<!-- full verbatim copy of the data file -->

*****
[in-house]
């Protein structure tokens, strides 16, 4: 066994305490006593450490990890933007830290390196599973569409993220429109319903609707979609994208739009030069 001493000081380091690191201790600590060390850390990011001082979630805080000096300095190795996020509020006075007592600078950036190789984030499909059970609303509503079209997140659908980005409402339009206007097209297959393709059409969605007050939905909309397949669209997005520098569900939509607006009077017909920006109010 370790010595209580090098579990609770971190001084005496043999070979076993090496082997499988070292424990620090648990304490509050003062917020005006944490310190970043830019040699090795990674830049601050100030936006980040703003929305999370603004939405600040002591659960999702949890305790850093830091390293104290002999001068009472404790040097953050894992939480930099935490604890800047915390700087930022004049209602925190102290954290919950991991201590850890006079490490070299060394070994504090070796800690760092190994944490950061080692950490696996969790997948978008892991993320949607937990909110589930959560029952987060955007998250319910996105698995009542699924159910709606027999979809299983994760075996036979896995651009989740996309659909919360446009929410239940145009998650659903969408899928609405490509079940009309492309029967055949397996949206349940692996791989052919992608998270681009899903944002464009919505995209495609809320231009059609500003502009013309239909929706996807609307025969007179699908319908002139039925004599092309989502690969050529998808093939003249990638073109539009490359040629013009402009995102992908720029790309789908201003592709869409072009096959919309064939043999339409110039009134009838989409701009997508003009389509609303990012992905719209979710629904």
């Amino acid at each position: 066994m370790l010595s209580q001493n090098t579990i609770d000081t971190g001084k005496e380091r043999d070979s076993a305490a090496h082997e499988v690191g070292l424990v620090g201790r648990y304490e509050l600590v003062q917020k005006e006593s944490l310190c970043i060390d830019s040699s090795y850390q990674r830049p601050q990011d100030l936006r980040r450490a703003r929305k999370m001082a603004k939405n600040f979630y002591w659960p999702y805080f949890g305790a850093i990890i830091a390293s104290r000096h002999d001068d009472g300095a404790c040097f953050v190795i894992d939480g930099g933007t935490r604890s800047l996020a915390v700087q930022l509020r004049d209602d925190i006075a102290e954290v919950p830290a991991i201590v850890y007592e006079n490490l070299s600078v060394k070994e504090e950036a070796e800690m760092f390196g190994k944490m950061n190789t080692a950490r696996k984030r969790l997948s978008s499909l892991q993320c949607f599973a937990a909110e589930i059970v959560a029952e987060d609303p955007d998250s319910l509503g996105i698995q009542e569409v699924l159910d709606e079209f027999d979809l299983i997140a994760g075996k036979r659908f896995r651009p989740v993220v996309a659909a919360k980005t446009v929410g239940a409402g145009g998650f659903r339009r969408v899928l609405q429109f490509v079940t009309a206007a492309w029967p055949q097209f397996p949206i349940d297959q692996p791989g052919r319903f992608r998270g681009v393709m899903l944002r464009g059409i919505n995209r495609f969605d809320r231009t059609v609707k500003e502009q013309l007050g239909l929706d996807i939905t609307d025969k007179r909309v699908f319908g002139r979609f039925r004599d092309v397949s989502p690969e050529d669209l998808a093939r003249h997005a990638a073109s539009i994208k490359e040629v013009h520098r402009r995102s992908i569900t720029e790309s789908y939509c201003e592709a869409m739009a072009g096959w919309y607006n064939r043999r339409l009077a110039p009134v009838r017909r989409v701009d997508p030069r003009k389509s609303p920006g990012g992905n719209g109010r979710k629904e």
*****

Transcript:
[in-house]
């Protein structure tokens, strides 16, 4: 066994305490006593450490990890933007830290390196599973569409993220429109319903609707979609994208739009030069 001493000081380091690191201790600590060390850390990011001082979630805080000096300095190795996020509020006075007592600078950036190789984030499909059970609303509503079209997140659908980005409402339009206007097209297959393709059409969605007050939905909309397949669209997005520098569900939509607006009077017909920006109010 370790010595209580090098579990609770971190001084005496043999070979076993090496082997499988070292424990620090648990304490509050003062917020005006944490310190970043830019040699090795990674830049601050100030936006980040703003929305999370603004939405600040002591659960999702949890305790850093830091390293104290002999001068009472404790040097953050894992939480930099935490604890800047915390700087930022004049209602925190102290954290919950991991201590850890006079490490070299060394070994504090070796800690760092190994944490950061080692950490696996969790997948978008892991993320949607937990909110589930959560029952987060955007998250319910996105698995009542699924159910709606027999979809299983994760075996036979896995651009989740996309659909919360446009929410239940145009998650659903969408899928609405490509079940009309492309029967055949397996949206349940692996791989052919992608998270681009899903944002464009919505995209495609809320231009059609500003502009013309239909929706996807609307025969007179699908319908002139039925004599092309989502690969050529998808093939003249990638073109539009490359040629013009402009995102992908720029790309789908201003592709869409072009096959919309064939043999339409110039009134009838989409701009997508003009389509609303990012992905719209979710629904």
């Amino acid at each position: 066994m370790l010595s209580q001493n090098t579990i609770d000081t971190g001084k005496e380091r043999d070979s076993a305490a090496h082997e499988v690191g070292l424990v620090g201790r648990y304490e509050l600590v003062q917020k005006e006593s944490l310190c970043i060390d830019s040699s090795y850390q990674r830049p601050q990011d100030l936006r980040r450490a703003r929305k999370m001082a603004k939405n600040f979630y002591w659960p999702y805080f949890g305790a850093i990890i830091a390293s104290r000096h002999d001068d009472g300095a404790c040097f953050v190795i894992d939480g930099g933007t935490r604890s800047l996020a915390v700087q930022l509020r004049d209602d925190i006075a102290e954290v919950p830290a991991i201590v850890y007592e006079n490490l070299s600078v060394k070994e504090e950036a070796e800690m760092f390196g190994k944490m950061n190789t080692a950490r696996k984030r969790l997948s978008s499909l892991q993320c949607f599973a937990a909110e589930i059970v959560a029952e987060d609303p955007d998250s319910l509503g996105i698995q009542e569409v699924l159910d709606e079209f027999d979809l299983i997140a994760g075996k036979r659908f896995r651009p989740v993220v996309a659909a919360k980005t446009v929410g239940a409402g145009g998650f659903r339009r969408v899928l609405q429109f490509v079940t009309a206007a492309w029967p055949q097209f397996p949206i349940d297959q692996p791989g052919r319903f992608r998270g681009v393709m899903l944002r464009g059409i919505n995209r495609f969605d809320r231009t059609v609707k500003e502009q013309l007050g239909l929706d996807i939905t609307d025969k007179r909309v699908f319908g002139r979609f039925r004599d092309v397949s989502p690969e050529d669209l998808a093939r003249h997005a990638a073109s539009i994208k490359e040629v013009h520098r402009r995102s992908i569900t720029e790309s789908y939509c201003e592709a869409m739009a072009g096959w919309y607006n064939r043999r339409l009077a110039p009134v009838r017909r989409v701009d997508p030069r003009k389509s609303p920006g990012g992905n719209g109010r979710k629904e």